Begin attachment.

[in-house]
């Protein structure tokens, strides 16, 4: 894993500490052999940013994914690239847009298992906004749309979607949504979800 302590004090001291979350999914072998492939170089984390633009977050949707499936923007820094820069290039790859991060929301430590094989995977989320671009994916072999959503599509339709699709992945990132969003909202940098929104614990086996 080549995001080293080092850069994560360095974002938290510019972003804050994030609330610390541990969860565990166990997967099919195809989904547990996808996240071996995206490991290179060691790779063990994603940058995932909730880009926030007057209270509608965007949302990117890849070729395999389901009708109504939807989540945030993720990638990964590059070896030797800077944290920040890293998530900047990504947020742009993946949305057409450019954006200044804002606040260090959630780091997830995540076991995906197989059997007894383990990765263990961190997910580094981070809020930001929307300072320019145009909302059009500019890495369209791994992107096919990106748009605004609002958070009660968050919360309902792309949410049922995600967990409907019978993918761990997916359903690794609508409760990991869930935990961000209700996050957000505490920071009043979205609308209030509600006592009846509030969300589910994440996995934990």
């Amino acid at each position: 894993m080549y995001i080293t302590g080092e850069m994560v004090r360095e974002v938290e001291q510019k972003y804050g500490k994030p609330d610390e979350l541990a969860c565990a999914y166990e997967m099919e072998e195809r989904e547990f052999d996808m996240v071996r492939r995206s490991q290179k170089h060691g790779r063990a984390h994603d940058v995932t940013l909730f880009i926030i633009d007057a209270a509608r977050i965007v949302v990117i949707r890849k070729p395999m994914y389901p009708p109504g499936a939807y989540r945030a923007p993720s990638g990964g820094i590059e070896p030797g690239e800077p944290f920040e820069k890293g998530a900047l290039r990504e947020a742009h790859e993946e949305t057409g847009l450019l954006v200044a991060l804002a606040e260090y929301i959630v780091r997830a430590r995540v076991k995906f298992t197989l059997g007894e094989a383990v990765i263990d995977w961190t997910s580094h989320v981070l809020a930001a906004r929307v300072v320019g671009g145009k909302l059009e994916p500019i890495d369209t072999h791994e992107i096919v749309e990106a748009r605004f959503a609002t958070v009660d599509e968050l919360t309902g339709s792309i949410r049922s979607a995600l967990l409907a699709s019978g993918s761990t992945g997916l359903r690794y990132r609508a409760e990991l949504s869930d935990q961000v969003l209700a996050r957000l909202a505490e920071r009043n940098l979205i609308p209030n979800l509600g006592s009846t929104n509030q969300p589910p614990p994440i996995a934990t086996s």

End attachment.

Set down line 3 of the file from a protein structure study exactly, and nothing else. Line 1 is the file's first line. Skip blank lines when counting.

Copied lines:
């Amino acid at each position: 894993m080549y995001i080293t302590g080092e850069m994560v004090r360095e974002v938290e001291q510019k972003y804050g500490k994030p609330d610390e979350l541990a969860c565990a999914y166990e997967m099919e072998e195809r989904e547990f052999d996808m996240v071996r492939r995206s490991q290179k170089h060691g790779r063990a984390h994603d940058v995932t940013l909730f880009i926030i633009d007057a209270a509608r977050i965007v949302v990117i949707r890849k070729p395999m994914y389901p009708p109504g499936a939807y989540r945030a923007p993720s990638g990964g820094i590059e070896p030797g690239e800077p944290f920040e820069k890293g998530a900047l290039r990504e947020a742009h790859e993946e949305t057409g847009l450019l954006v200044a991060l804002a606040e260090y929301i959630v780091r997830a430590r995540v076991k995906f298992t197989l059997g007894e094989a383990v990765i263990d995977w961190t997910s580094h989320v981070l809020a930001a906004r929307v300072v320019g671009g145009k909302l059009e994916p500019i890495d369209t072999h791994e992107i096919v749309e990106a748009r605004f959503a609002t958070v009660d599509e968050l919360t309902g339709s792309i949410r049922s979607a995600l967990l409907a699709s019978g993918s761990t992945g997916l359903r690794y990132r609508a409760e990991l949504s869930d935990q961000v969003l209700a996050r957000l909202a505490e920071r009043n940098l979205i609308p209030n979800l509600g006592s009846t929104n509030q969300p589910p614990p994440i996995a934990t086996s």